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Explain xkcd: It's 'cause you're dumb.
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At this point, if we're going to keep insisting on portraying dinosaurs as featherless because it's "cooler", it's time to apply that same logic to art involving bald eagles.
Title text: At this point, if we're going to keep insisting on portraying dinosaurs as featherless because it's "cooler", it's time to apply that same logic to art involving bald eagles.


Ambox notice.png This explanation may be incomplete or incorrect: Title text explanation needs improvement. Cleaning up required.

The comic is set in the future, with two hovering robots discussing ancient history, in particular the clothing styles of kings and queens of the now extinct human race. It appears that robot archeologists have long ago unearthed remains from the human civilization. Recently they must have discovered something new, that presumably indicates the wearing of colorful clothing by human monarchs. Until this occurred they had no reason to believe that people wore clothing. Noting that some humans had metal rings around their heads, they have drawn the conclusion that these formed a separate species "Human Kings" and the crown is a natural outgrowth of the skeleton.

When dinosaur bones were first dug up, the idea that dinosaurs were scaly, reptilian-like creatures was developed with the information available at the time. In recent times, it's been discovered that most dinosaurs actually had feathers, and in well preserved specimens, often from the Jiufotang Formation in Northern China, feathers of various forms are clearly visible.

As this runs counter to the widespread and long-held image of dinosaurs as dramatic reptiles, the public has been reluctant to accept this new discovery, especially as the addition of feathers often conjures up the image of a giant chicken. (See 1104: Feathers). Had it been discovered that dinosaurs were in fact covered with 6-inch long razor tipped spikes, people may have accepted this immediately as it conforms to the stereotype of dinosaurs as killing machines. There have even been attempts to claim that the feathers did not exist.[citation needed]

In the same way, the new information on kings and queens being covered in fabric runs counter to the movie inspired image that the robot on the right had about humans, picturing them as being pink warriors that could grow metal out of their heads. (The head-metal image may have been inspired by the discovery of kings and queens buried or entombed with their crowns lying on top of their skulls - for example the Electress Palatine Anna Maria de'Medici. If the robot beings in this comic don't know enough about human anatomy, they may assume that the metal crown is a specialized part of the human skeleton.) Since they themselves are made of metal, they may conclude that that humans also were part metal.

Shown at least some evidence pointing to the truth - that humans typically wore clothing, and that a monarch's crown is only a symbol worn atop the head and not part of his or her body - the robot is predictably disappointed. Humans wearing clothing reduces them, in its opinion, to "big pillows". Something made of cloth (or covered in it), at least in this robot's mind, cannot be a significant actor in history.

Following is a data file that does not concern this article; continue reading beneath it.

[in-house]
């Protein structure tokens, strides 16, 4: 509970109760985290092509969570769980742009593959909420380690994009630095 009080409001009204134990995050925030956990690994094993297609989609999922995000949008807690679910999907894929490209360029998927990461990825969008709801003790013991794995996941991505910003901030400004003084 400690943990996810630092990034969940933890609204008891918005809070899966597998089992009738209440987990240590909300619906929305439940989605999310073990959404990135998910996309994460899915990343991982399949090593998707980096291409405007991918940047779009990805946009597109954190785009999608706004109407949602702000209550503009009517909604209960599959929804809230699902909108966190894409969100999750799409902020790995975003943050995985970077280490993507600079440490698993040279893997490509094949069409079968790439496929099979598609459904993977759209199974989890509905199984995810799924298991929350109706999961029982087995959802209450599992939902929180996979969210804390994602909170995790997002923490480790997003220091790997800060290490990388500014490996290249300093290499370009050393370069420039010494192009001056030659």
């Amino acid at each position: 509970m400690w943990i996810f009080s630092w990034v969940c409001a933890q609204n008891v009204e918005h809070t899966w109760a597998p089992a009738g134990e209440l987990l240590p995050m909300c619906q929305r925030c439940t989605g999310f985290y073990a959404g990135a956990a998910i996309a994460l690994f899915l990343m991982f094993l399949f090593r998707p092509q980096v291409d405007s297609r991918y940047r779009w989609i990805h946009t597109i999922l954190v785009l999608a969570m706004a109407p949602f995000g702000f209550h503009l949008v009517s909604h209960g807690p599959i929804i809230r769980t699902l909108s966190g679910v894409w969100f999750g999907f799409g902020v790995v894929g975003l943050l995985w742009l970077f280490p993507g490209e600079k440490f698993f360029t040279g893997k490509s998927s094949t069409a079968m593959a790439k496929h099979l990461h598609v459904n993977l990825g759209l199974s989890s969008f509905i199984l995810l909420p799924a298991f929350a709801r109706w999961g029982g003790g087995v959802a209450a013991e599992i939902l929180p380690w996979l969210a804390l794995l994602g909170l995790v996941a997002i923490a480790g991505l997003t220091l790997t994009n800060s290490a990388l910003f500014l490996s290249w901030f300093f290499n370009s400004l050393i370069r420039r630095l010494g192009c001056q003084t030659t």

The robot fails to reason that, among other things, history was what it was, and its wanting things to have been a certain way does not make it so. In addition, just as the clothing-wearing human is more than a mere pillow, a feathered dinosaur is not necessarily merely a giant chicken.

The reference to colorful fabric may also be indicative of the popular and mistaken view that all ancient statues (particularly ancient Roman and Greek sculpture) were white. Instead, many of the statues were painted (sometimes rather gaudily due to the low availability of various dyes) and the paint has merely worn off, leading to the present belief that ancient Athens was a city of shining white marble porticoes, colonnades and statues. (See Reference)

The title text references our failure to change the popular image of dinosaurs to reflect the way they truthfully once were. Randall jokingly suggests that we should apply the same "featherless is cooler" logic to popular images of bald eagles (since they are modern dinosaurs), and remove their feathers (only in depictions of them, presumably), leaving them entirely bald.

It is worth noting that this comic was released a few weeks before the scheduled release of Jurassic World, a reboot of the Jurassic Park movie franchise. This new movie, while supposedly aware of recent advances in dinosaur research, still depicts dinosaurs as giant lizards without feathers. It seems likely that the robot's comment about "pink humans" is targeted at this movie, especially given Randall's many earlier references to Jurassic Park and his fear of velociraptors.


[Two robots are hovering in mid-air in the comic; what appear to be their optical arrays are facing each other]
Robot 1: You know, new research suggests ancient human kings and queens were covered in colorful fabric.
Robot 2: Ugh, I like movie humans more. Screaming pink warriors with metal crowns poking through the skin on their heads!
Robot 2: Now they're, what, big pillows?
Robot 2: Science ruins everything.

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